Updated: Sep 1, 2021
If I say the word footprint, what's the first thing that flashes through your mind? Leaving yours on a sandy beach, in a muddy field, across a snow covered terrain, or imprinted into cement on the sidewalk next to your house?
As an author, what types of things do you write? Books, magazine articles, blogs, newspaper guest editorials, software manuals, poetry, recipes, screenplays, or advertisements? You get the general idea.
According to Merriam Webster, two of the definitions of footprint are: "a marked effect, impression, or impact; something that identifies."
When growing your reader base, it's important to bear in mind that your audience wants to hear your unique voice as they turn each page from cover to cover. Your voice can be likened to your footprint. It's what identifies you as an author.
Just for grins, try this: pluck your favorite book (other than one of your own, of course) off your bookshelf. Write down the author's name, title of the book, and in three sentences or less write out your description of his or her footprint.
Here's an example: One of my favorite authors, Francine Rivers, has left her indelible footprint in many countries around the globe. Her writings convey redemption, encouragement, grace, God's love, mercy, and faithfulness among other things. She's been given many awards which attest to the strength of her footprint.
I'm reminded of a Biblical passage regarding a footprint as well which pertains to the tribe of Asher. Turn to the 33rd chapter of the book of Deuteronomy for the blessing which reads, "Now this is the blessing with which Moses the man of God blessed the children of Israel before his death. And he said: . . .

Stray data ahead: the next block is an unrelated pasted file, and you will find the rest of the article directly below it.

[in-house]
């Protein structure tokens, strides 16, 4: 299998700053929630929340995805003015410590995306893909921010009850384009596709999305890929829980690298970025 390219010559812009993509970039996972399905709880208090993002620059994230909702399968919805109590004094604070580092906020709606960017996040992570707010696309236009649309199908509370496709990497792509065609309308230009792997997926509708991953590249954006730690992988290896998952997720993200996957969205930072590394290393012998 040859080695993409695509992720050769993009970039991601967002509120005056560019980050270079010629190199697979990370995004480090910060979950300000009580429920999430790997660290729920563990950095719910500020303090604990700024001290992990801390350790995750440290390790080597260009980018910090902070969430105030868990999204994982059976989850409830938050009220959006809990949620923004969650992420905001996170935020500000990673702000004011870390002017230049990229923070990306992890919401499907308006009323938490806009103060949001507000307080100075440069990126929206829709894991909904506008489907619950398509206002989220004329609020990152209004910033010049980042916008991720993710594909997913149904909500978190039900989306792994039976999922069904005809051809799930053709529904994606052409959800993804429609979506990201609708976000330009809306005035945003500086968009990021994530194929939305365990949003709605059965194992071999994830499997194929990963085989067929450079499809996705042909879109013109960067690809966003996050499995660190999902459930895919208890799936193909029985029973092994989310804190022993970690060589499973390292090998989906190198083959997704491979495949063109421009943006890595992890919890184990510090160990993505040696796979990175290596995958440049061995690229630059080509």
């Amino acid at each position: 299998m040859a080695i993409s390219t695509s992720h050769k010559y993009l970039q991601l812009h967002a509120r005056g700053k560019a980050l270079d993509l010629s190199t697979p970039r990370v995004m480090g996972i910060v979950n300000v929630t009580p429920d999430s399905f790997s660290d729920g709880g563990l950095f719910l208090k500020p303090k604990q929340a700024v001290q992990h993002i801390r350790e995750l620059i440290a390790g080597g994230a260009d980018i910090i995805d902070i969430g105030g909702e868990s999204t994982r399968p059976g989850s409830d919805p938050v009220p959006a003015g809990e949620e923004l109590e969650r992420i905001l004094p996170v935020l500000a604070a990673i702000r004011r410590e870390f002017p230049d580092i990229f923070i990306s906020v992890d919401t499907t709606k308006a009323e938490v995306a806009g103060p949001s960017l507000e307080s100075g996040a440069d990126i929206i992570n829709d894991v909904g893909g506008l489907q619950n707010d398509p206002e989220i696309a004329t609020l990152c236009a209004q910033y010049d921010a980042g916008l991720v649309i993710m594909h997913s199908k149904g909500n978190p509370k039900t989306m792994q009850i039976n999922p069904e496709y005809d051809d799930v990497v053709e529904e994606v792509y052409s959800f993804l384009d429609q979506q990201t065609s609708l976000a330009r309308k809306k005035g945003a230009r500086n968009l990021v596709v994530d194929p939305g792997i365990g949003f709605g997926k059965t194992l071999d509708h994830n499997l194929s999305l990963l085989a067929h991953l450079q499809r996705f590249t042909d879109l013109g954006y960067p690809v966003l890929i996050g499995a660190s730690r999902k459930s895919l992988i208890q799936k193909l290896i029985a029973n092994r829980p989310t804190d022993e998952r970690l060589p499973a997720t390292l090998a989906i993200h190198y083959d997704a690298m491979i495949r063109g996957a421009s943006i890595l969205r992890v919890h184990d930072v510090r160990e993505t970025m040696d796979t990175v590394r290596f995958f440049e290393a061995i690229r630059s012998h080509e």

(Verse 24) "And of Asher he said:
Asher is most blessed of sons;
Let him be favored by his brothers,
And let him dip his foot in oil. "
When one dips his foot in oil, it would no doubt leave an indelible impression. Are your writings depositing something similar?
A companion verse to the one above can be found in Genesis 49, "And Jacob called his sons and said,
"Gather together, that I may tell you what shall befall you in the last days: . . .
(Verse 20) "Bread from Asher shall be rich.
And he shall yield royal dainties."
To implement an analogy from the above verse, when people read your writings, do they feel like they've eaten the finest loaf of bread made from the most excellent, nutritious grains?
Could your words be considered royal dainties ~~ those which are attractive, appetizing, satisfying, and wholesome? Royal dainties imply they are not common, everyday edibles. It's something that people would desire -- something special, a royal treat.
A suggested exercise might be to read some of your wording aloud to another person who would be honest but not discouraging. Pretend you're offering this person her favorite dessert. If your few paragraphs or chapter tasted like bland, ordinary food, what would it take to kick it up a few notches to the royal dainty category? Some spices or flavorings? Extra seasonings or a layer of satin frosting? Restaurants spend a considerable amount of time, energy, and money pairing foods with appetizers, beverages, entrees, and desserts. Novelists could apply the same principle of sorts. Back to your favorite author or book for a second. Does the author do an excellent job of pairing characters and plot or setting and theme? If the book lacks tension, I guess they could add the equivalent of some cayenne pepper!
Applying the aforementioned, are there ways in which you can implement these principles into your writings if you're not already doing so?
Be encouraged in the fact that developing your author footprint takes time and practice just like anything else in life worth having and doing. Rome wasn't built in a day. Most likely, your book wasn't written in a day either.; however, you just might want your readers to plow right through it in less than one. If this is your ultimate goal, study your existing footprint. Plan your work and work your plan as to how you can add strength, dimension, richness, indelibleness, (I just made that one up) and satisfaction to your writing.
Happy Reading & Writing,